But the Barley Queens carried on. This wasn’t the first time they’d faced challenges, neither as a team nor as individuals. Many of the women had heard their fair share of rude, sexist comments growing up playing hockey. Some of them had dealt with outright discrimination. Smooth skating, ceaselessly smiling Lee Ann Cross was one such player. Her efforts to play in one of Jasper’s local pick-up leagues were resisted by a small but vocal minority of men who didn’t want to share the ice surface with a woman. It took courage and the support of her more enlightened male friends, but Cross eventually got back on the ice. As soon as she did, the chauvinist attitudes evaporated.
Cross isn’t the only Barley Queen to have shattered one of Jasper’s glass hockey ceilings. When former Ohio State forward Colleen Olson came to town, as well as playing with the ladies, she soon became the first (non-goalie) female to play in the Jasper commercial hockey league.
Since then, Olson, a powerful skater possessing a heavy shot, has not only shown her ability to move the puck forward, but has been able to move the team forward, too. Olson’s experience and leadership enabled her to eventually take over as player/coach from a rotating roster of well-meaning, yet ultimately miscast, men. Today, having a female lead the team’s strategy is not only less awkward during dressing room speeches, it further asserts the team’s independence.
Despite the changing faces of The Barley Queens, Hall said the team hasn’t forgotten where they started—as a group of gals who just want to get out and have fun together. Hall said there have been many people in town who helped paved the path to independent women’s adult hockey, women like early Rustlers organizer Jacquie Werbicki, or more recently, Mary Koleman, whose constant boosterism for women’s and mixed hockey has allowed countless ladies to get on the ice, some of them for the first time in their lives.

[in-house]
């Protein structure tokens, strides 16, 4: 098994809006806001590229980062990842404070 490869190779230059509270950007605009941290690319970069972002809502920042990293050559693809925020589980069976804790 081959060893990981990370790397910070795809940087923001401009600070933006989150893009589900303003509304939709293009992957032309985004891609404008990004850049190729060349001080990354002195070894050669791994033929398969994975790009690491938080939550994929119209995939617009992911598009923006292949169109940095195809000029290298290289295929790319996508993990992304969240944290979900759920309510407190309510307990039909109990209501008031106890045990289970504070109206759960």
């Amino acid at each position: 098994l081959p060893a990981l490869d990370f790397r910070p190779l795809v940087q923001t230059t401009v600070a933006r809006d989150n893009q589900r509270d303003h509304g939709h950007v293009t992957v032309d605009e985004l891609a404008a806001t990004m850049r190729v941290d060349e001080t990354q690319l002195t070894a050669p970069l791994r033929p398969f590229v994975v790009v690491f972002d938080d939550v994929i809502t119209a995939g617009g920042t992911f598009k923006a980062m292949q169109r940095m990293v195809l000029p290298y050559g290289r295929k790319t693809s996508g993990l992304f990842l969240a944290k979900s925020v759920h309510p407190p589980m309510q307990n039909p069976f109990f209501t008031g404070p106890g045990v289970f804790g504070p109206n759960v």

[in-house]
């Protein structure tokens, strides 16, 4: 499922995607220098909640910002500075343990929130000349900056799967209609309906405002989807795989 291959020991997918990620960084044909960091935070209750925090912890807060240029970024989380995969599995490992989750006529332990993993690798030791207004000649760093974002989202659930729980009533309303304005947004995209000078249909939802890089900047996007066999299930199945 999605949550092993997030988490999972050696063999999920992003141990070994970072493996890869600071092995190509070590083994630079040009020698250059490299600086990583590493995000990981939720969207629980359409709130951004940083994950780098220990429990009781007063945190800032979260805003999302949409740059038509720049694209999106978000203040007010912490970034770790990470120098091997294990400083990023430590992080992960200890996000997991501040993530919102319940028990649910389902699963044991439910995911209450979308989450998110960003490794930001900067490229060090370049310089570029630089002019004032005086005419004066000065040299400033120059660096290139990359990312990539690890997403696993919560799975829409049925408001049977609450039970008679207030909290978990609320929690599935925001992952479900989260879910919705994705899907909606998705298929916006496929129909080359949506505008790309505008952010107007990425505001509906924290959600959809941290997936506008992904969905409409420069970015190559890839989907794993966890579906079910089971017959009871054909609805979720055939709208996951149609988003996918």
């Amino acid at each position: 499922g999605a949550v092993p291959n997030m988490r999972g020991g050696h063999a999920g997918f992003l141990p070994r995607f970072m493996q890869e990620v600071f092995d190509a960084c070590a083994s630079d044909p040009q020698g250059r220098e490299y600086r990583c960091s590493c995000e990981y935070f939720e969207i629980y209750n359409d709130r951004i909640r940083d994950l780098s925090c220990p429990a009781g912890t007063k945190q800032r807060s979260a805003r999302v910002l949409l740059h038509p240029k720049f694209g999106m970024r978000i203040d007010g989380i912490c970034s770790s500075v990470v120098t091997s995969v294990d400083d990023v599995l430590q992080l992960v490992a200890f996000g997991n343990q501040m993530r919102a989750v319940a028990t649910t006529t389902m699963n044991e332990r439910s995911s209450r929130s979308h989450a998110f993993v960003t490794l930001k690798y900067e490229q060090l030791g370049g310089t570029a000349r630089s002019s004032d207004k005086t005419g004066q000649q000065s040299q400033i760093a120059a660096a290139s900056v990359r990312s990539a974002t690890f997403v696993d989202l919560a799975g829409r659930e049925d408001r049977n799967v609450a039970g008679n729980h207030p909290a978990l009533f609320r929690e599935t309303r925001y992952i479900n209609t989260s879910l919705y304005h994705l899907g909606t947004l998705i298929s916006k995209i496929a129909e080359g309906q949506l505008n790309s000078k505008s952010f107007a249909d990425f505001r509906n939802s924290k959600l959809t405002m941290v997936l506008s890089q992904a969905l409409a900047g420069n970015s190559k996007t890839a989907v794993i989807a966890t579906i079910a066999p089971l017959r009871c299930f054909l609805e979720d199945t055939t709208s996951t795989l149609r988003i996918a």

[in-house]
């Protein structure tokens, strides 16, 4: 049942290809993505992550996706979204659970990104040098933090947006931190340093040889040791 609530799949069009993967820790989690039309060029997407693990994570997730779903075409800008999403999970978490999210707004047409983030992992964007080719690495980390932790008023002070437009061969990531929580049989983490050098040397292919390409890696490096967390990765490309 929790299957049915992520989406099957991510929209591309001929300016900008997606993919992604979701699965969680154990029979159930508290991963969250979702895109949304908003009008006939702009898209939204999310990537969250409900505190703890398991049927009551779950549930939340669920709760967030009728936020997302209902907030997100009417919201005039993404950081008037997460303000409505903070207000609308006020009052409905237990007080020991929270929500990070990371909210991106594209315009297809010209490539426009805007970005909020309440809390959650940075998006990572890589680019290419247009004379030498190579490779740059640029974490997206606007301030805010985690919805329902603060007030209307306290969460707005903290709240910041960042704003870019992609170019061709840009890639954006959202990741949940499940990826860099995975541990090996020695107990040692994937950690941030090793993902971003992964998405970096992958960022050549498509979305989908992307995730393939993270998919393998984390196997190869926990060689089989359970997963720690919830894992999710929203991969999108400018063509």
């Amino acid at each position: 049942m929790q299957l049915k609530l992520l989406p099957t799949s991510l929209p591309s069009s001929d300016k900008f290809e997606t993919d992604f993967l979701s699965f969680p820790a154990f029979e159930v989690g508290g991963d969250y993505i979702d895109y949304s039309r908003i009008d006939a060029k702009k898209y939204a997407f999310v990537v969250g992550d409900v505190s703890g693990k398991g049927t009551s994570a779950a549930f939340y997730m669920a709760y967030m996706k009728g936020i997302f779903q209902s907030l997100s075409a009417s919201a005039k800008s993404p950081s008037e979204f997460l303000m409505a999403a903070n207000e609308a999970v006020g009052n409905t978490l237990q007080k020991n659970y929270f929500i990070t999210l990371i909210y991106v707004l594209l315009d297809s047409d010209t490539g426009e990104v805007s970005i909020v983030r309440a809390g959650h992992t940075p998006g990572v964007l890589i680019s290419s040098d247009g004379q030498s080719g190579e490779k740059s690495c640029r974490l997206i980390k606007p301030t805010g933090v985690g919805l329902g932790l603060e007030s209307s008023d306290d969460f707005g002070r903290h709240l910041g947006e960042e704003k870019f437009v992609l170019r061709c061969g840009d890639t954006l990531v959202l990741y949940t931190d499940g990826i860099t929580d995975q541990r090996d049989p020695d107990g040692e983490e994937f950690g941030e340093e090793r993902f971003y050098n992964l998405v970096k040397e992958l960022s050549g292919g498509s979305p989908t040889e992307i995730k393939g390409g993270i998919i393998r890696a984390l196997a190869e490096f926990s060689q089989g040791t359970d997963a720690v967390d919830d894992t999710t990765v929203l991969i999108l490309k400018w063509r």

Moreover, there is an entire new crop of female hockey players being groomed at the minor hockey level in Jasper. One of those teams, the Atom Grizzlies, recently returned from a weekend hockey camp with Olympian Hayley Wickenheiser. And at the next level up, the girls Bantam Grizzlies were just in Edmonton with their own heroes, the women of the NAIT Oooks hockey team.
Of course, it takes a big commitment from parents to pull off the minor hockey lifestyle. There are a lot of far-flung hotels to be booked, a lot of car windshields to be scraped and a lot of skates to be tied before the girls can even get on the ice.
But take it from Prinn’s father, Mark, it’s all worth it. Prinn, along with Jeff Melanson, helped reestablish girls hockey in the mid-1990s after a 20-year lapse (shout out to the Ruddy sisters, some of the original Jasper female hockey players). Mark says he doesn’t remember the goals his daughters scored or the wins they accumulated or even the lessons in teamwork they learned. What he remembers is how much fun the family had with the other parents while watching the kids improve.
“Now to see where [girls’ hockey] has gone, to see how it’s grown in Jasper, it’s so exciting,” Prinn said.
What’s also rewarding is knowing that his daughter is having as much fun playing pickup hockey with her friends as he did with his.
And if part of that fun is pranking the rookies, more power to them.